Renowned for enticing crowds of people to flock to Galway city each summer for the unmissable craic, the fun and action at Galway International Arts Festival is world famous, but how well do you know the history of this beloved Galway festival?
Discover the interesting tale behind the beginning of this annual festival below and check out some of the images we’ve gathered of it from over the years.
The iconic festival that we all know and love today was founded by a group of students from University College Galway’s Arts Society. Ollie Jennings gathered a group of friends and colleagues headed to town with artists and community activists in the Galway Arts Group. This first festival took place in April of 1978 and included members - Conall Mac Riocaird, Ted Turton, Mary Coughlan, Gaby Froese, Jim Raftery, Doreen Ní Sheagha, Rosaleen O'Connell, Joe Boske, Martin Conneely, Sean Gannon and Kieran Corcoran.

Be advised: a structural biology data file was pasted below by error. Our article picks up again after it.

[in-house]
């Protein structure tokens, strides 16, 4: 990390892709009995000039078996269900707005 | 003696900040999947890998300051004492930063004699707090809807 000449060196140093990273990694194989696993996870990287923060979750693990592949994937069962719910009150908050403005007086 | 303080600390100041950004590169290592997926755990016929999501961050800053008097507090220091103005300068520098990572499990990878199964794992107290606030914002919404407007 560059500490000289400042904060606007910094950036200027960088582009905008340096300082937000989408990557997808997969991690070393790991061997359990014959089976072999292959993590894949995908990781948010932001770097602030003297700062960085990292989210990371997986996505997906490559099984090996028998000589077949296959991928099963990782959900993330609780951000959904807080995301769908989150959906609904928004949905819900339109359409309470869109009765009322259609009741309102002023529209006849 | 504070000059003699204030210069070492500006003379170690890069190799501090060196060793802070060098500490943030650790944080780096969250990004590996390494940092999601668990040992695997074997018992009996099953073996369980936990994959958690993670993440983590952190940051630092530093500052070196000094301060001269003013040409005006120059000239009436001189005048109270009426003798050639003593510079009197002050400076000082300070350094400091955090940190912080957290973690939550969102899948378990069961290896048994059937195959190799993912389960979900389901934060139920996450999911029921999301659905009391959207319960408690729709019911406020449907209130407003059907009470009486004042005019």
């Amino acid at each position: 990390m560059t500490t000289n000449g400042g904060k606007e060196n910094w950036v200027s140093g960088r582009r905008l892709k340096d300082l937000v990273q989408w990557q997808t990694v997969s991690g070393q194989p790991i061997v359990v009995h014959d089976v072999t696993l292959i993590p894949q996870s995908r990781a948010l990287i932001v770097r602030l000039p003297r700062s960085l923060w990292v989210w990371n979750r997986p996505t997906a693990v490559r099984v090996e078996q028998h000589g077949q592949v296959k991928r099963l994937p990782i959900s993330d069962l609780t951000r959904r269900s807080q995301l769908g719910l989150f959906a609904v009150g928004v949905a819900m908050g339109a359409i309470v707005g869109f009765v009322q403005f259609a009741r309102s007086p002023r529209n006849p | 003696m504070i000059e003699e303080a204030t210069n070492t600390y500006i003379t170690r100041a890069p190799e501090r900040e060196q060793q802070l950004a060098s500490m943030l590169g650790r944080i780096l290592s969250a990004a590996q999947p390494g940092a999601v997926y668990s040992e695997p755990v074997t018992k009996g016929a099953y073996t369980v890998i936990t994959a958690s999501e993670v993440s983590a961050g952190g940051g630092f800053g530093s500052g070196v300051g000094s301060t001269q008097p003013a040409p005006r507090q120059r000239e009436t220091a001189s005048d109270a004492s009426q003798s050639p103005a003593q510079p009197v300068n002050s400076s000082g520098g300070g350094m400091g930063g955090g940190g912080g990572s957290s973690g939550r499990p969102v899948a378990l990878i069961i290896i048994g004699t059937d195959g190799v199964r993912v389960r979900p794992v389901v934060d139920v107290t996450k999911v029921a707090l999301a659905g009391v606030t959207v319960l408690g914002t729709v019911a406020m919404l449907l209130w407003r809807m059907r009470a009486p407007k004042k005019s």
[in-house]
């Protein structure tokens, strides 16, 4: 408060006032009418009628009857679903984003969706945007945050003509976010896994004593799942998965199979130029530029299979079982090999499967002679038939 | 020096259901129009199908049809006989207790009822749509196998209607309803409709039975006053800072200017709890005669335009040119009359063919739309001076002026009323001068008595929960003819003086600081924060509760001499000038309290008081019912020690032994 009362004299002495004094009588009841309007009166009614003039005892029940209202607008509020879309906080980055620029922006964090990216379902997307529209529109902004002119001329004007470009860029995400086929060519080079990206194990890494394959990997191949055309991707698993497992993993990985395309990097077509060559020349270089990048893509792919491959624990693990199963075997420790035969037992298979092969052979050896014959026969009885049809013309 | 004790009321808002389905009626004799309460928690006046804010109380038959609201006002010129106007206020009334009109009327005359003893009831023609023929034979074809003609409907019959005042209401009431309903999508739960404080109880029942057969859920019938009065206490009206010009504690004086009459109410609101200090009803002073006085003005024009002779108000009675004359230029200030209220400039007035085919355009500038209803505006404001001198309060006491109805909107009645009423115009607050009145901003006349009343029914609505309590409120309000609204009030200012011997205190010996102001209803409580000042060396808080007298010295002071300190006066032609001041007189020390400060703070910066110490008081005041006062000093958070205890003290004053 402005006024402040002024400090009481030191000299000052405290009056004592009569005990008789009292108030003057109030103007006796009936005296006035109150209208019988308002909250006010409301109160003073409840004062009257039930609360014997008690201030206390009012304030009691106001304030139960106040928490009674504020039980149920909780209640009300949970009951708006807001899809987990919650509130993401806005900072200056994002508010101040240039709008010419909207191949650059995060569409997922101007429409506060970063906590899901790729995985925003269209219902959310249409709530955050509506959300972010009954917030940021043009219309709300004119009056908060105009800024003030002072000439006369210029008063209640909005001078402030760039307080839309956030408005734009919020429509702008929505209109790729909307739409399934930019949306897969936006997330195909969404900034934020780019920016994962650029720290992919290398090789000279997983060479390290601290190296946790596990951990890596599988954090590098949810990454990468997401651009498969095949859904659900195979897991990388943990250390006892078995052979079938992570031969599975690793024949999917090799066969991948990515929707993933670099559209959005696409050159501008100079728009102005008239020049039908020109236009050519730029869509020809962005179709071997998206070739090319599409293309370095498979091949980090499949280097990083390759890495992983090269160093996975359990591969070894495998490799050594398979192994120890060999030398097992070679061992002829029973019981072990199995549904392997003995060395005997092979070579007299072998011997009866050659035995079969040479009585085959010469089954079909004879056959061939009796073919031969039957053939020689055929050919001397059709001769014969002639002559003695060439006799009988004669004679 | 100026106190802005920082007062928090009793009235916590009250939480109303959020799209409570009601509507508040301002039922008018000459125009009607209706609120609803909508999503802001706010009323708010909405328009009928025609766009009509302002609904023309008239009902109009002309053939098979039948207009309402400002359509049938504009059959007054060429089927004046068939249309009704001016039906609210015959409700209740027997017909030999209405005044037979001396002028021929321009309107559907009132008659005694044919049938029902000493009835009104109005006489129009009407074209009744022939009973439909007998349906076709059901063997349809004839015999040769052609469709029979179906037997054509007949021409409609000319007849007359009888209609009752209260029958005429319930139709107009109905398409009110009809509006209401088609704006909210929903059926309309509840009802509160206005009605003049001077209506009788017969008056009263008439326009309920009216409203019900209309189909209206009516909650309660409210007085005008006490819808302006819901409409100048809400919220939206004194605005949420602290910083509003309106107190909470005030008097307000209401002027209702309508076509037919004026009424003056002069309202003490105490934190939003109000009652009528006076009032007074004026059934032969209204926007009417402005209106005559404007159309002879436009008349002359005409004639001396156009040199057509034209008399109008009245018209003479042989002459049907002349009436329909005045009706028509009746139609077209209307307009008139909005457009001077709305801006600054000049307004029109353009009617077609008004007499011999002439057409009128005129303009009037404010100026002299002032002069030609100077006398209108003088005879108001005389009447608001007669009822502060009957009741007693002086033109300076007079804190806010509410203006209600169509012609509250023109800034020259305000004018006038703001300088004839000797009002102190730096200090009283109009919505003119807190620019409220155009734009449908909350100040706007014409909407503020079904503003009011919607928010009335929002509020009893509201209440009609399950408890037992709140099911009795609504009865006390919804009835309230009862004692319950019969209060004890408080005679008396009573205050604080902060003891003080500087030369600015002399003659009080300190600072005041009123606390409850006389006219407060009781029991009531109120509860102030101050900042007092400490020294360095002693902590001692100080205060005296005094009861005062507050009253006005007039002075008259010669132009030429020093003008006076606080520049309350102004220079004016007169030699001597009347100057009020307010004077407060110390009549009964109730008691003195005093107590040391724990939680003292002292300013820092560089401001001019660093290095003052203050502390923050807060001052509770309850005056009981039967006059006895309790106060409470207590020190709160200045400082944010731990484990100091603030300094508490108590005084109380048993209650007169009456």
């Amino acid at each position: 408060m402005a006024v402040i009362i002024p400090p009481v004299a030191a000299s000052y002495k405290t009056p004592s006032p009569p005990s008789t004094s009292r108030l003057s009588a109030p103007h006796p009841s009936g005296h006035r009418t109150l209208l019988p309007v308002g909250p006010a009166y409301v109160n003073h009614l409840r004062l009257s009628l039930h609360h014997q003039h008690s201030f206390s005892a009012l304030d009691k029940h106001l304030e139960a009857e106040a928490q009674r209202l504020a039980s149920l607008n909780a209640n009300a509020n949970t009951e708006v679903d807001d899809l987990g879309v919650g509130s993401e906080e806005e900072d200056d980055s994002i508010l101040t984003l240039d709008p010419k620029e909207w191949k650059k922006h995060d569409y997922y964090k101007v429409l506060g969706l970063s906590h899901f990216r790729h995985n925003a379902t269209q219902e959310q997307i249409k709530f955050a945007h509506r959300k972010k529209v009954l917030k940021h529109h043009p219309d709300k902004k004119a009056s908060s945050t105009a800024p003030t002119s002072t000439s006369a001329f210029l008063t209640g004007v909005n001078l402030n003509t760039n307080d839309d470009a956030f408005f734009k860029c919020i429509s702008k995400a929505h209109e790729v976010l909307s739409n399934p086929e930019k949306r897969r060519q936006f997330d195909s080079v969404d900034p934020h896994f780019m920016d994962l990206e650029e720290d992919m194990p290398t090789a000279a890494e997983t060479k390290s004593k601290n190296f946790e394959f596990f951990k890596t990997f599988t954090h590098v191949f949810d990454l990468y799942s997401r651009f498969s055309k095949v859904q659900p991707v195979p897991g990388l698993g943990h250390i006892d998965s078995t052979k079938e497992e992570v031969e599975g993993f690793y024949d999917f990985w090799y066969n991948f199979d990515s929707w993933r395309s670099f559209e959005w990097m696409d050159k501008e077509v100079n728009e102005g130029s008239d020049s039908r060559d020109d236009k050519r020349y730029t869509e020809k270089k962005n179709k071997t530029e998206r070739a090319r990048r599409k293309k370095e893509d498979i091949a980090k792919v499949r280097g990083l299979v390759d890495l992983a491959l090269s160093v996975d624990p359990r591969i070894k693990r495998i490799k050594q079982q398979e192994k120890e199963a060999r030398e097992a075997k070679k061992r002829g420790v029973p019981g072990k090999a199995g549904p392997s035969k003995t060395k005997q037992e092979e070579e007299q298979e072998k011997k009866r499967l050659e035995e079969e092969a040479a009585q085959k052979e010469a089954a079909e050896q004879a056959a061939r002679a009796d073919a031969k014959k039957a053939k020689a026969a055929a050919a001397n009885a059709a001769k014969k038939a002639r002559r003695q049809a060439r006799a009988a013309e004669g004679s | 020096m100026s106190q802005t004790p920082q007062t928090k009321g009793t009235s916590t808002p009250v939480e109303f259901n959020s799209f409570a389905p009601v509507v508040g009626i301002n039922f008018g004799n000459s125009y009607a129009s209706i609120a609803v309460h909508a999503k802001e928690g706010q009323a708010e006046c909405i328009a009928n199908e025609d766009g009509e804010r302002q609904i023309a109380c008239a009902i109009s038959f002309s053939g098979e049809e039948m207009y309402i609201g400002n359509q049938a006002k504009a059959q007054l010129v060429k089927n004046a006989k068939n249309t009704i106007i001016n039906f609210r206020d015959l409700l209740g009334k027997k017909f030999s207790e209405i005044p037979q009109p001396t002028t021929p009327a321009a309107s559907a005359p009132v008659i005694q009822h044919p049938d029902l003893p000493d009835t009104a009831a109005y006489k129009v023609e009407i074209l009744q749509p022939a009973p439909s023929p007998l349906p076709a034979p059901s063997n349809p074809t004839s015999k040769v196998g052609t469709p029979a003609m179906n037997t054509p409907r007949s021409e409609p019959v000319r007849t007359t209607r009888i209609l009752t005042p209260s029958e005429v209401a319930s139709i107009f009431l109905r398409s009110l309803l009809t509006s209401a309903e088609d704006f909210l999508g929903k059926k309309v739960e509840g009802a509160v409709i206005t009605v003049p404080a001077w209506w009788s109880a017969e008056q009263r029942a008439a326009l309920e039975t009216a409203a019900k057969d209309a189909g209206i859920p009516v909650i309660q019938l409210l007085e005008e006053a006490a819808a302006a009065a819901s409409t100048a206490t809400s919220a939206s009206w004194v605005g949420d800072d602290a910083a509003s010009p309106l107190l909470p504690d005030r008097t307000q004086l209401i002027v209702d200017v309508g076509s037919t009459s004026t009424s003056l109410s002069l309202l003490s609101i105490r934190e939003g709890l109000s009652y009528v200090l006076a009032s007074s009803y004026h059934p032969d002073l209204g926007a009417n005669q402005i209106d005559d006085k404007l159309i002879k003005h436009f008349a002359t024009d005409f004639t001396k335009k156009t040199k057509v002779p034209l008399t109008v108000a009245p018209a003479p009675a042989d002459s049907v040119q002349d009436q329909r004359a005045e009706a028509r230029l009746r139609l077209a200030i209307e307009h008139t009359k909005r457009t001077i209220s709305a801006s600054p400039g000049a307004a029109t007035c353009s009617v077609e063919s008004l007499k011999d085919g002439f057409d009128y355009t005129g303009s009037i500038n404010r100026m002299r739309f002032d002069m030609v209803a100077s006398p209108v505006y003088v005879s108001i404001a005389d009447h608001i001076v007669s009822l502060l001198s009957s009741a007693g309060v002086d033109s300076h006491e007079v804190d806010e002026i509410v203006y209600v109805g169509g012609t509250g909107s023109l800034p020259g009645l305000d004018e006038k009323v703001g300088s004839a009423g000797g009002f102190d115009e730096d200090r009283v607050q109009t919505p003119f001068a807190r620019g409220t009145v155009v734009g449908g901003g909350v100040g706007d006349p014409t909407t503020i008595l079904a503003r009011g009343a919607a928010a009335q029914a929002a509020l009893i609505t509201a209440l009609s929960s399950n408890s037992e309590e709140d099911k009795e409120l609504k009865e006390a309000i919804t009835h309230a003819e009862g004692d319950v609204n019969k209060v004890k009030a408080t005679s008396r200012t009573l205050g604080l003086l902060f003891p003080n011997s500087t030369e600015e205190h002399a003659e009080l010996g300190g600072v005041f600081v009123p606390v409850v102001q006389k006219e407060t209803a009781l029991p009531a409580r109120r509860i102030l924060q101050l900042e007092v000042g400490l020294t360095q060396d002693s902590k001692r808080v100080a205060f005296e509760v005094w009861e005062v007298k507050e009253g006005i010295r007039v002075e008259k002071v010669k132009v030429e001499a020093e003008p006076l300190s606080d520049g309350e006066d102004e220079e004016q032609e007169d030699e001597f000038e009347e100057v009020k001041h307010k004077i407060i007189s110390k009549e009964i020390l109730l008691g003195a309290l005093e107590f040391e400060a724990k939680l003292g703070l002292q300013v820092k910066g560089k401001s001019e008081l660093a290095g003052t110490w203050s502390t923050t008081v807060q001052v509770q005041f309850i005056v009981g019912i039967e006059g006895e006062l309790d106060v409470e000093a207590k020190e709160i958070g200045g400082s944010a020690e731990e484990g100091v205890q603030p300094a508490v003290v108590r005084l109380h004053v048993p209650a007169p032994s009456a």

Ever since that first meeting, the festival has run annually and continues to be a landmark celebration in Galway’s cultural scene, helping to lay the reputation of Galway as a fun and vibrant cultural city. After playing at the festival in 1992 as part of the New Orleans Revue, Willy DeVille dubbed Galway as ‘the city of vibes’.
Originally it was known as the Galway Arts Festival but due to its diverse nature the festival adopted the name it has today -Galway International Arts Festival- in 2014. It usually runs each July over the course of two weeks and features an array of theatre, music, comedy, visual art, dance, and literary events hosted by artists from all over the globe.
Did you know that The Galway Film Fleadh, Baboró International Arts Festival for Children and Macnas all began as part of this festival? Their appearances left the crowd wanting more and so they were able to establish themselves as individual aspects of Glaway’s art scene with their own celebrations taking place throughout the year.
If all that information wasn’t enough for you, discover 40 more interesting GIAF facts on their website here. All photos courtesy of www.giaf.ie